Excerpt from Heartland by Sarah Smarsh, plus links to reviews, author biography & more

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A Memoir of Working Hard and Being Broke in the Richest Country on Earth

by Sarah Smarsh

Heartland by Sarah Smarsh X
Heartland by Sarah Smarsh
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  • First Published:
    Sep 2018, 304 pages

    Sep 2019, 304 pages


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Book Reviewed by:
Rebecca Renner
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Arnie was not one to act sad or complain. He had the gifts I would have wanted most for you: humor and generosity. He didn't register his own goodness, which was effortless and reliable. Grandma Betty used to get upset thinking he let people take advantage of him. What someone asked for, he gave if he could. And it wasn't because he was some salt-of-the-earth farmer. Plenty of farmers are jerks, and many favors went unreturned from the ten square miles or so that was our farming community. But Arnie didn't keep score. He just did his best every day, and the laugh that Betty liked that night on the Cotillion dance floor was a healing sound. He'd laugh so hard, his eyes squinted shut and filling with tears, that his whole big, bald head would turn red. It makes me laugh right now just to picture it.

I saw that laugh many times. When I was a little girl, I loved following him around the farm. There are quite a few pictures of me back then wearing frayed denim overalls and the look of a seasoned farmer on my face, s taring straight into the camera with my shoulders squared and my feet planted apart in a way that used to make my prim mother laugh. "Sturdy Gertie," she'd say and crack up.

I was small for my age but strong, and I rarely smiled at the camera—not because I was unhappy but because I didn't know that little girls were supposed to perform like that, I guess. Nobody in my family told me to act dainty. Plus, it was before all the digital screens that show people pictures of themselves in an instant. You could grow up relatively innocent of your own image. I see now that I looked like the spirit of an old man in the shape of a little girl.

Maybe that's another reason I liked Grandpa Arnie's middle name for you. The adjective form of the word means "dignified," "respected"—ideas we more often associate with old men than with little girls. I didn't realize it at the time, but they're also words we're more likely to associate with privileged classes of society.

Being born female and poor were the marks against my claim on respect, in the world's eyes, and I must have sensed it. Your name represents a corrective, or at least a defiance, on both counts.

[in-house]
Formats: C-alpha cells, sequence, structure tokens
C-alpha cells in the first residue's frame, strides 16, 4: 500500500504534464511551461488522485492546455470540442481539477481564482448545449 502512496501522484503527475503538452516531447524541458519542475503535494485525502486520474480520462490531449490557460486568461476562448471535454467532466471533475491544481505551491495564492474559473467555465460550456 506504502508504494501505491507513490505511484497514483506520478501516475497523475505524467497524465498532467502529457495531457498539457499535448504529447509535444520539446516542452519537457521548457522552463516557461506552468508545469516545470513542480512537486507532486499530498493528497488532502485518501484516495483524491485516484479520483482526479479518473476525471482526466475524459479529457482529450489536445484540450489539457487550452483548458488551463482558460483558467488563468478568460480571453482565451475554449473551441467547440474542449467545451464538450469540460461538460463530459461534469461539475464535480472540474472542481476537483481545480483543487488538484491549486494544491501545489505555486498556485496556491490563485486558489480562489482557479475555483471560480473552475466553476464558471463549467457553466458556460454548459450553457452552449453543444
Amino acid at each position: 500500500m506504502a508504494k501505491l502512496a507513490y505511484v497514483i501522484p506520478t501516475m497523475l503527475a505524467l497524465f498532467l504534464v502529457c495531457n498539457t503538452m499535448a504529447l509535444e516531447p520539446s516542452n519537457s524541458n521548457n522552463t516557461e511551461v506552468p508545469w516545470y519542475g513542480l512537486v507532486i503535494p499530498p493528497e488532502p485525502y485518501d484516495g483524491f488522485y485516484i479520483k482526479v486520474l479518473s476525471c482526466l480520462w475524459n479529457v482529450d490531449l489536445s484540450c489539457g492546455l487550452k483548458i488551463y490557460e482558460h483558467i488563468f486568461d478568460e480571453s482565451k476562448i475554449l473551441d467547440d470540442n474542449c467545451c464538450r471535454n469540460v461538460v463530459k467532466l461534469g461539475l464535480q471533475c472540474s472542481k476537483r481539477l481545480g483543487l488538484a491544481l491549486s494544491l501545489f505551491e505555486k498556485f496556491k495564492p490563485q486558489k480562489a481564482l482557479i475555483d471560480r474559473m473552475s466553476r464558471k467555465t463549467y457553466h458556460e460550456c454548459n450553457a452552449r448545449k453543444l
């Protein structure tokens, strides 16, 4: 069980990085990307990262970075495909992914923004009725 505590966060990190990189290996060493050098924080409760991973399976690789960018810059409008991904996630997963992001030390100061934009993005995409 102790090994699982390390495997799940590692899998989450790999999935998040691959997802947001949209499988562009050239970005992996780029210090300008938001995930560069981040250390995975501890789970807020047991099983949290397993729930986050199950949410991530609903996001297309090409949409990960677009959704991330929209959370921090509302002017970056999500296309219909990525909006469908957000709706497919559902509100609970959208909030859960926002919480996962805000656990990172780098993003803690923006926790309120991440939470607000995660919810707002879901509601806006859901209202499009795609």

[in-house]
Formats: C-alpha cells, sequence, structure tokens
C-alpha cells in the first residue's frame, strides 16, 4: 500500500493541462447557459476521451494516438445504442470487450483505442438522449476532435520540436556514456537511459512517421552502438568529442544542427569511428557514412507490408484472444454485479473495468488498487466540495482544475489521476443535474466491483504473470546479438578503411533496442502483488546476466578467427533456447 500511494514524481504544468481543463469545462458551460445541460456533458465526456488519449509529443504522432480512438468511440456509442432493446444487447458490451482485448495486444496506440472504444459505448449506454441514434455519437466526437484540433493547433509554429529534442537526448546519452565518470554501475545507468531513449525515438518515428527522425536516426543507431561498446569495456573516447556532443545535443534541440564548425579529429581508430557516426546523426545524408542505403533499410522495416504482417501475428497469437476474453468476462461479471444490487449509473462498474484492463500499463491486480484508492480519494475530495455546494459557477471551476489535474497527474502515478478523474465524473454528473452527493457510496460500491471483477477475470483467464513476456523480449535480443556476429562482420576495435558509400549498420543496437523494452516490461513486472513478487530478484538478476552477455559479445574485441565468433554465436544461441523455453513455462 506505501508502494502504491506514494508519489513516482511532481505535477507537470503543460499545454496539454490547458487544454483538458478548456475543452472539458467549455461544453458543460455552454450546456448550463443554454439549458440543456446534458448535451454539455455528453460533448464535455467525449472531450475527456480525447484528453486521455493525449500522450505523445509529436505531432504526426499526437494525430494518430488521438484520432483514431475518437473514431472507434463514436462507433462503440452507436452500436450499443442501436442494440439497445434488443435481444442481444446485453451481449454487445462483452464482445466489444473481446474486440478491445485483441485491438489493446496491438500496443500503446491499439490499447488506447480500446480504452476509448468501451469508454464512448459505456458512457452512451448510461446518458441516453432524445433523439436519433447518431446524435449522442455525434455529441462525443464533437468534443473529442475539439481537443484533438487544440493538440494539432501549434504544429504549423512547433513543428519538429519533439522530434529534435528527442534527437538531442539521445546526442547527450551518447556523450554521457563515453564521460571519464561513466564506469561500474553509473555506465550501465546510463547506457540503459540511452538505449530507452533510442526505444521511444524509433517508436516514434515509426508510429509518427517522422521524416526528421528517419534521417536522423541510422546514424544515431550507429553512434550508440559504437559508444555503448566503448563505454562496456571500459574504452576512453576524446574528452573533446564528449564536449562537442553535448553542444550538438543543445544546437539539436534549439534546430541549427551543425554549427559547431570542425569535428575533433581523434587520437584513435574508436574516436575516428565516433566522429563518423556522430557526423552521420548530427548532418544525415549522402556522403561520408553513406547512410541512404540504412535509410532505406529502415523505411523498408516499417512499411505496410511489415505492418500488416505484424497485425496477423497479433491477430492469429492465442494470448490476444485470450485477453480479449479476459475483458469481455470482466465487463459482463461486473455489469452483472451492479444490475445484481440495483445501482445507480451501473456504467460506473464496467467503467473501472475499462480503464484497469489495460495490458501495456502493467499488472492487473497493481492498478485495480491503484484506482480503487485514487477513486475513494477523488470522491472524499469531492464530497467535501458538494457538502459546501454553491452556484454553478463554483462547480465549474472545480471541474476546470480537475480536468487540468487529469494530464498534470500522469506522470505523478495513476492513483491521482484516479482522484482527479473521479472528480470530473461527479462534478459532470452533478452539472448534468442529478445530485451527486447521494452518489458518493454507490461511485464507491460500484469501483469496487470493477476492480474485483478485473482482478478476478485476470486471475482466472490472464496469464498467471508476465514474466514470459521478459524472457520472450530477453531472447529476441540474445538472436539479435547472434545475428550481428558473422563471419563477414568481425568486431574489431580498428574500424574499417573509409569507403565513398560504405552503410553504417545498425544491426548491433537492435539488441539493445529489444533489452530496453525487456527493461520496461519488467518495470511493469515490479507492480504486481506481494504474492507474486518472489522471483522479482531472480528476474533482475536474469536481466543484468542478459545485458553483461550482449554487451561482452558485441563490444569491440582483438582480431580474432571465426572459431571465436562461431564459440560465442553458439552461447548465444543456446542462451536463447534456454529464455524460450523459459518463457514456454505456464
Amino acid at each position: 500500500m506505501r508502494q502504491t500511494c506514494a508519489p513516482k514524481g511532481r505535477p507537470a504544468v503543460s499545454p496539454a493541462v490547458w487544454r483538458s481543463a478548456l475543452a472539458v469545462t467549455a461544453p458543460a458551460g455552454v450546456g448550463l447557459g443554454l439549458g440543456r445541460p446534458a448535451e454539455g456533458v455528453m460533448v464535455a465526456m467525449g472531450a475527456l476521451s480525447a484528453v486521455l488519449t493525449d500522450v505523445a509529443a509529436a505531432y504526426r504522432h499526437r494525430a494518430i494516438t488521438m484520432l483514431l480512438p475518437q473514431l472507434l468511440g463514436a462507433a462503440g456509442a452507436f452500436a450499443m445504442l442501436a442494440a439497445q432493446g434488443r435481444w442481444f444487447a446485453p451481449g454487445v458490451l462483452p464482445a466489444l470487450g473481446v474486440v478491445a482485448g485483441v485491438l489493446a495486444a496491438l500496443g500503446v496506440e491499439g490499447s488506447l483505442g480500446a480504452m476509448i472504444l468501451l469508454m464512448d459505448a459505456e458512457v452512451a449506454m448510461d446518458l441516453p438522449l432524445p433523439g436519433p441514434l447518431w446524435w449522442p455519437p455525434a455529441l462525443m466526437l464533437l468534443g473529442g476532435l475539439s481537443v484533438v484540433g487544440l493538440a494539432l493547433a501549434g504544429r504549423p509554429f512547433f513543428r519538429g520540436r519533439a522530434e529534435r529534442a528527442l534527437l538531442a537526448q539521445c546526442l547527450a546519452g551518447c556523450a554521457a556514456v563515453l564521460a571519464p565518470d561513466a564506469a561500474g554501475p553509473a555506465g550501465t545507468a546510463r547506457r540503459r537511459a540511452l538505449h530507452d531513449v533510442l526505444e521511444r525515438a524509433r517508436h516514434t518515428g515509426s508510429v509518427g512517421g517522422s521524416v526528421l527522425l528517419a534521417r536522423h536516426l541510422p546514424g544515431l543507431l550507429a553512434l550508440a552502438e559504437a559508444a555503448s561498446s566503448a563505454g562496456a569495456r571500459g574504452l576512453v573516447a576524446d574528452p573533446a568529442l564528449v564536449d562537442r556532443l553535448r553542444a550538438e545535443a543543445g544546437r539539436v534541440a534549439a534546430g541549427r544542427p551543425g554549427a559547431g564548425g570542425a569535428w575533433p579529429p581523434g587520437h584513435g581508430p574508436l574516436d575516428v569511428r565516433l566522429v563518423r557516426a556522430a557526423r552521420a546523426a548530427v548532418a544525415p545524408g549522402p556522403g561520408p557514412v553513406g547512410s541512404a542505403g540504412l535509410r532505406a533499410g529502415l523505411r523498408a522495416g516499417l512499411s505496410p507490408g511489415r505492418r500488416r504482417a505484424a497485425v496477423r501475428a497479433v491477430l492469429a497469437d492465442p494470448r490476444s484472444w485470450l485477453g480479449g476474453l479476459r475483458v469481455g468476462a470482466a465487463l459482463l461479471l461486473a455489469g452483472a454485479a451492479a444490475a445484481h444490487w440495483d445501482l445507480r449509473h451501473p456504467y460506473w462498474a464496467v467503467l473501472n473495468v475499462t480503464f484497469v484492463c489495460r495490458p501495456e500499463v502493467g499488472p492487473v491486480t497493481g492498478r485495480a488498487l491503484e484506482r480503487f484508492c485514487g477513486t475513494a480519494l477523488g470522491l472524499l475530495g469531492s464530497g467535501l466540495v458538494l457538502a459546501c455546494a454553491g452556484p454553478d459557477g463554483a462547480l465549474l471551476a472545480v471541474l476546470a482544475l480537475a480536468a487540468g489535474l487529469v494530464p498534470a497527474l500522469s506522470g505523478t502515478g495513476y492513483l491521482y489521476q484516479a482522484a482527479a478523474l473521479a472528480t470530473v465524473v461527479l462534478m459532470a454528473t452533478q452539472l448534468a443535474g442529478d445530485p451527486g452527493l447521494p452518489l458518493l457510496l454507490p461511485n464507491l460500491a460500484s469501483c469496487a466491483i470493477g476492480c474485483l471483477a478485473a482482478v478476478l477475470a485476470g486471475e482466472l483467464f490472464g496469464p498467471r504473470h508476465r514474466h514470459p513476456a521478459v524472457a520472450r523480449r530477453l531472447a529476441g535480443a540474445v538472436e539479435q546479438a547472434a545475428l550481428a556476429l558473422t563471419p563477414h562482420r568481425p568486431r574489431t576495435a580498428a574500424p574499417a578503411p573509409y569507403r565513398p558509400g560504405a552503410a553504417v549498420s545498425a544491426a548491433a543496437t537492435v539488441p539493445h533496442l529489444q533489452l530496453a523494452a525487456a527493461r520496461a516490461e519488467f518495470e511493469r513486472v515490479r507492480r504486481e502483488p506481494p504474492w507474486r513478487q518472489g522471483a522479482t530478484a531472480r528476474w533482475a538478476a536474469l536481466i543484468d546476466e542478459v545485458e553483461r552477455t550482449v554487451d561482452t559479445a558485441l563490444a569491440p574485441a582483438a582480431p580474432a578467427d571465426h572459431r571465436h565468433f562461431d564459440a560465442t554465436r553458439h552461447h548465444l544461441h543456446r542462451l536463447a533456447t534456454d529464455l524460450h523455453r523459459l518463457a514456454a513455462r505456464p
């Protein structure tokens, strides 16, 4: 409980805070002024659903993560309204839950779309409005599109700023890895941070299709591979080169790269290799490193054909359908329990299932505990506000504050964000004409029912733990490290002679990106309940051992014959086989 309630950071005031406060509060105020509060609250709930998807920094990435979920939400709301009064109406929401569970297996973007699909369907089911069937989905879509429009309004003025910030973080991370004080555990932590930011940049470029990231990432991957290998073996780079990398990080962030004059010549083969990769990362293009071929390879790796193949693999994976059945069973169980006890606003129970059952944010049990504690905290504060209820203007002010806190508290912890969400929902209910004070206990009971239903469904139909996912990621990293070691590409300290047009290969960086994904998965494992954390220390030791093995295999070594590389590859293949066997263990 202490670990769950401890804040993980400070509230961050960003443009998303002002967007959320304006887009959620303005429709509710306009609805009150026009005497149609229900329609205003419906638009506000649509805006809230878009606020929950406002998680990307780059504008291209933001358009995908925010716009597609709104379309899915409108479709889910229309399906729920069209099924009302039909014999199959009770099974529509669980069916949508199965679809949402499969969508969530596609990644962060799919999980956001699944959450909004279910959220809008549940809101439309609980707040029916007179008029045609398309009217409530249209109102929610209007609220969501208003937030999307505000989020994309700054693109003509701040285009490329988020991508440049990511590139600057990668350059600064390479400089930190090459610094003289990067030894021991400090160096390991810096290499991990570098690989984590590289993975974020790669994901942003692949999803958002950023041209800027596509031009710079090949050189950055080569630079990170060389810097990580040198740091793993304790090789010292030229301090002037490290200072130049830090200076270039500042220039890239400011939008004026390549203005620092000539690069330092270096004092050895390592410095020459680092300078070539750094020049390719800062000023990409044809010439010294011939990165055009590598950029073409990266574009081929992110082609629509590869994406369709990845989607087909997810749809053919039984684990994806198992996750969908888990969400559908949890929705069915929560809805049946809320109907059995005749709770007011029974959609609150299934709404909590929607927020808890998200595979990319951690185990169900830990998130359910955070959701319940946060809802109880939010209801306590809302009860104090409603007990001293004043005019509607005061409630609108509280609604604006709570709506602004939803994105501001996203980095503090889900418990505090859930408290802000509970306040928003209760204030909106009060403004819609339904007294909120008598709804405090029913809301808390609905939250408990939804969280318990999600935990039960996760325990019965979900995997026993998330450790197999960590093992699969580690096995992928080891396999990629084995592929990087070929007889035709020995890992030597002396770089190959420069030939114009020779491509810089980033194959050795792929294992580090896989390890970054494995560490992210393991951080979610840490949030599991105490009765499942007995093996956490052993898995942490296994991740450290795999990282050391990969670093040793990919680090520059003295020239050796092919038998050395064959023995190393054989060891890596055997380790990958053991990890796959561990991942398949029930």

I didn't even know "august" was a descriptive word and had no idea what it meant. People where I'm from don't use adjectives like "august." They don't use many adjectives at all. They speak a firm sort of poetry, made of things and actions.

Once I learned what "august" means, it was quite a few more years before I knew how to pronounce it. Like so much of my vocabulary, I learned it alone with a book but didn't hear it spoken aloud. In my head, I said it like the month.

It would be unwise for me to claim I know how much growing up in a poor family shaped my words. My mother's strong vocabulary, itself learned alone from books, probably has more to do with my language than any college degree I got. We can't really know what made us who we are. We can come to understand, though, what the world says we are.

When I found your name, in my early adulthood, I don't think I'd ever heard the term "white working class." The experience it describes contains both racial privilege and economic disadvantage, which can exist simultaneously. This was an obvious, apolitical fact for those of us who lived that juxtaposition every day. But it seemed to make some people uneasy, as though our grievance put us in competition with poor people of other races. Wealthy white people, in particular, seemed to want to distance themselves from our place and our truth. Our struggles forced a question about America that many were not willing to face: If a person could go to work every day and still not be able to pay the bills and the reason wasn't racism, what less articulated problem was afoot?

When I was growing up, the United States had convinced itself that class didn't exist here. I'm not sure I even encountered the concept until I read some old British novel in high school. This lack of acknowledgment at once invalidated what we were experiencing and shamed us if we tried to express it. Class was not discussed, let alone understood. This meant that, for a child of my disposition—given to prodding every family secret, to sifting through old drawers for clues about the mysterious people I loved—every day had the quiet underpinning of frustration. The defining feeling of my childhood was that of being told there wasn't a problem when I knew damn well there was.

Excerpted from Heartland by Sarah Smarsh. Copyright © 2018 by Sarah Smarsh. Excerpted by permission of Scribner. All rights reserved. No part of this excerpt may be reproduced or reprinted without permission in writing from the publisher.

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